In a sport like skateboarding, curiosity brings us to places. It doesn’t signify a lack of knowledge on our part but rather a drive to go beyond tricks and skills.
Are there other things to learn besides jumps and flips? Absolutely! One of them is skateboard parts and their composition. And there’s no better way to start than by learning how skateboard decks are made right here.
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The Process of Making Skateboard Decks
Learn how skateboard materials are used to form decks below. Maybe this knowledge will help you make your own.
Phase 1: Wood sourcing
Most quality skateboards are not made from 1 hard maple tree but three to five. The wood pieces come from cold climate areas, usually North America, and are famous for being solid and poppy.
Phase 2: Wood treatment
Before cutting the maple, wood suppliers or similar groups store the harvested log in a facility. The wood sits under a specific temperature until it’s ready for cutting. Then, suppliers send the wood to another facility or deck manufacturer for further processing.
Phase 3: Wood cutting
After the initial treatment, wood processors or skateboard manufacturers perform a bucking process where they cut the maple wood into halves or quarters and heat the pieces with water or steam at 93°C.
Such a process will give skateboarding manufacturing houses an easy time peeling the veneers.
After bucking, manufacturers use a lathe machine to slice the logs. How thin do they make the pieces? 1/16″.
Phase 4: Drying
The veneers are now in their final thickness for gluing, but remember that we have received a wetted log. So, the manufacturers will reduce the wood’s moisture content to 8% to prepare it for epoxy.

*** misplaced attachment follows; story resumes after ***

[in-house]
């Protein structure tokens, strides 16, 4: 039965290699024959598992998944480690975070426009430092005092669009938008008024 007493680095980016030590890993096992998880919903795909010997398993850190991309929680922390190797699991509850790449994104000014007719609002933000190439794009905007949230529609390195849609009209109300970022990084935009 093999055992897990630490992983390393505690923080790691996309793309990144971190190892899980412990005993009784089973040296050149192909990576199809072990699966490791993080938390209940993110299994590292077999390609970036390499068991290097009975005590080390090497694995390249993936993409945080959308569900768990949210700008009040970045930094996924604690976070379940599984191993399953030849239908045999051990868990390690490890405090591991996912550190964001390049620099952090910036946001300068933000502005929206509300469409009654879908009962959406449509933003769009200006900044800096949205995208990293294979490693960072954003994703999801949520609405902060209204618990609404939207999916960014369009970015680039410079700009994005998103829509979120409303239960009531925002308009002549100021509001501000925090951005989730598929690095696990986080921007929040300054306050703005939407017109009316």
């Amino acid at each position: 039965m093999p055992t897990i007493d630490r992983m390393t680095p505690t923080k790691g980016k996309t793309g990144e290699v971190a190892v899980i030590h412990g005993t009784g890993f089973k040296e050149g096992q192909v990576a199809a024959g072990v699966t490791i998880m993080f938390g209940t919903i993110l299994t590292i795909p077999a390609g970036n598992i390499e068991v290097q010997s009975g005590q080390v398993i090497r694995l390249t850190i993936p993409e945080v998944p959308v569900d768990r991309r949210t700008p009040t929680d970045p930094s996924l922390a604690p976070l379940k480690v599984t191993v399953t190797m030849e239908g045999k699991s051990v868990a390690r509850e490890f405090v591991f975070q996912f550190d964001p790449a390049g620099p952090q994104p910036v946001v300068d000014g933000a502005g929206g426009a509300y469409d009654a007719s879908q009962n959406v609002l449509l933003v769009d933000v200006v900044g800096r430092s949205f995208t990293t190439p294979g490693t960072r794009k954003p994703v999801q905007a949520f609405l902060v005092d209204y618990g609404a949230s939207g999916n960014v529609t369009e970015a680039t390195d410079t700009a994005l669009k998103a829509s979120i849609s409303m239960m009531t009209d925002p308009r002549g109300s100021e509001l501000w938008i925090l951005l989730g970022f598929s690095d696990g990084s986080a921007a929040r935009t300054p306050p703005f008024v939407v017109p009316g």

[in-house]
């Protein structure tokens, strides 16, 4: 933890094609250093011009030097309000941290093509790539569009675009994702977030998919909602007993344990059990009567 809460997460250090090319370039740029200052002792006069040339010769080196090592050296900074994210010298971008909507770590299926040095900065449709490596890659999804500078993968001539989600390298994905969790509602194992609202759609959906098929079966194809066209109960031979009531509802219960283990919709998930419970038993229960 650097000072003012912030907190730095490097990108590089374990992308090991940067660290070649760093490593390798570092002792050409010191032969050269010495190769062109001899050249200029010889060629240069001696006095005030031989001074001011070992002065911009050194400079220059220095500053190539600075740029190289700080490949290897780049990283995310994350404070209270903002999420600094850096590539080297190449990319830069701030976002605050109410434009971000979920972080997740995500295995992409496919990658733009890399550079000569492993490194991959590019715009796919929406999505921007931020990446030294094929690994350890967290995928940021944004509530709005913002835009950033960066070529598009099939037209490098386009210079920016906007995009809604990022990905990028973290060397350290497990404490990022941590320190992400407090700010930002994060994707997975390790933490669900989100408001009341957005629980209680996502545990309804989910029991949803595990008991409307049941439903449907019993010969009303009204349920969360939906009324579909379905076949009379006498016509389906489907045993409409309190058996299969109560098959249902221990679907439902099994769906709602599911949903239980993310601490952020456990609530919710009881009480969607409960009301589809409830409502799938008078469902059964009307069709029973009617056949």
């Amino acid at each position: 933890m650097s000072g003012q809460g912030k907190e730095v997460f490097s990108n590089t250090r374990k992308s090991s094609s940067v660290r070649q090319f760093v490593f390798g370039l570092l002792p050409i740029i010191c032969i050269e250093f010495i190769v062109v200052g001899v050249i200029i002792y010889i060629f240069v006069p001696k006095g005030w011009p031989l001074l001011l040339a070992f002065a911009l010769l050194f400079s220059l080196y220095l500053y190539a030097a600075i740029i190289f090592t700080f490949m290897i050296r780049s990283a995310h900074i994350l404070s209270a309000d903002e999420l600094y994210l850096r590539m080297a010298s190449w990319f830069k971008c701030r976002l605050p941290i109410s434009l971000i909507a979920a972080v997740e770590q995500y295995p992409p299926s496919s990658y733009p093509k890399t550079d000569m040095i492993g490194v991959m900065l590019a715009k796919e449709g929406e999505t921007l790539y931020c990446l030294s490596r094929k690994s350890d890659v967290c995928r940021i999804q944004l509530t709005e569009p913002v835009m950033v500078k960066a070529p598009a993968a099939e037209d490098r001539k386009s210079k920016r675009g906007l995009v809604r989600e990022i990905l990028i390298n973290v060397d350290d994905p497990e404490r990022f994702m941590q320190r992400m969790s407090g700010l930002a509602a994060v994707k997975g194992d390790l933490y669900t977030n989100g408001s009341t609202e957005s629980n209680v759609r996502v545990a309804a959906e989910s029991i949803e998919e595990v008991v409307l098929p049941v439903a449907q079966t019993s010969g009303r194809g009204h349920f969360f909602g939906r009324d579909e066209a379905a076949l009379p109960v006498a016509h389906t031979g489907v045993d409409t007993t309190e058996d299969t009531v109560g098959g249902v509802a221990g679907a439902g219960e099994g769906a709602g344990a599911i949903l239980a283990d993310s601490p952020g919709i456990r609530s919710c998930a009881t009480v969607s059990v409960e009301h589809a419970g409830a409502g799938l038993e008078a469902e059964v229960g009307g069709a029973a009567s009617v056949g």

Phase 5: Veneer classification
It’s not wise to stack maple layers without checking which ones fit the surface and core.
Hence, manufacturers classify the veneers into the following.
- Face – Top and bottom of the skateboard deck
- Core – Has long grains but blemished compared to the former
- Cross-grain – Sideward-grained veneers that add overall deck strength
Phase 6: Coloring
Some manufacturers make skateboard decks more distinct by replacing the wood’s natural color with a new accent. Is wood staining the way to go? No.
Skateboard deck veneers pass through a pressure chamber that infuses various colors into their fibers. Dying won’t yield results as high and the wood could wear off after a few scrapes.
Phase 7: Gluing the veneers
Now that the layers are ready, skateboard deck manufacturing houses will glue them together. Here’s an example sequence of how brands assemble the deck’s veneers.
Note that manufacturers do not use casual wood glue in supermarkets. Most of them use Polyvinyl Assembly Adhesive or PVA.
Phase 8: Shaping the deck
How do manufacturing brands shape a skateboard deck?
Before they create a popsicle or fish shape based on various types of skate decks, companies slide the wood into a mold.
Skateboard molds give the skateboard deck the appropriate concavity, depth, and angles of the nose and tail. They need to be under the right amount of pressure (about 40 tons) to achieve the desired shapes.
Once the deck has undergone pressing, manufacturers will let it dry and cut through the glued veneers to achieve the planned skateboard shape.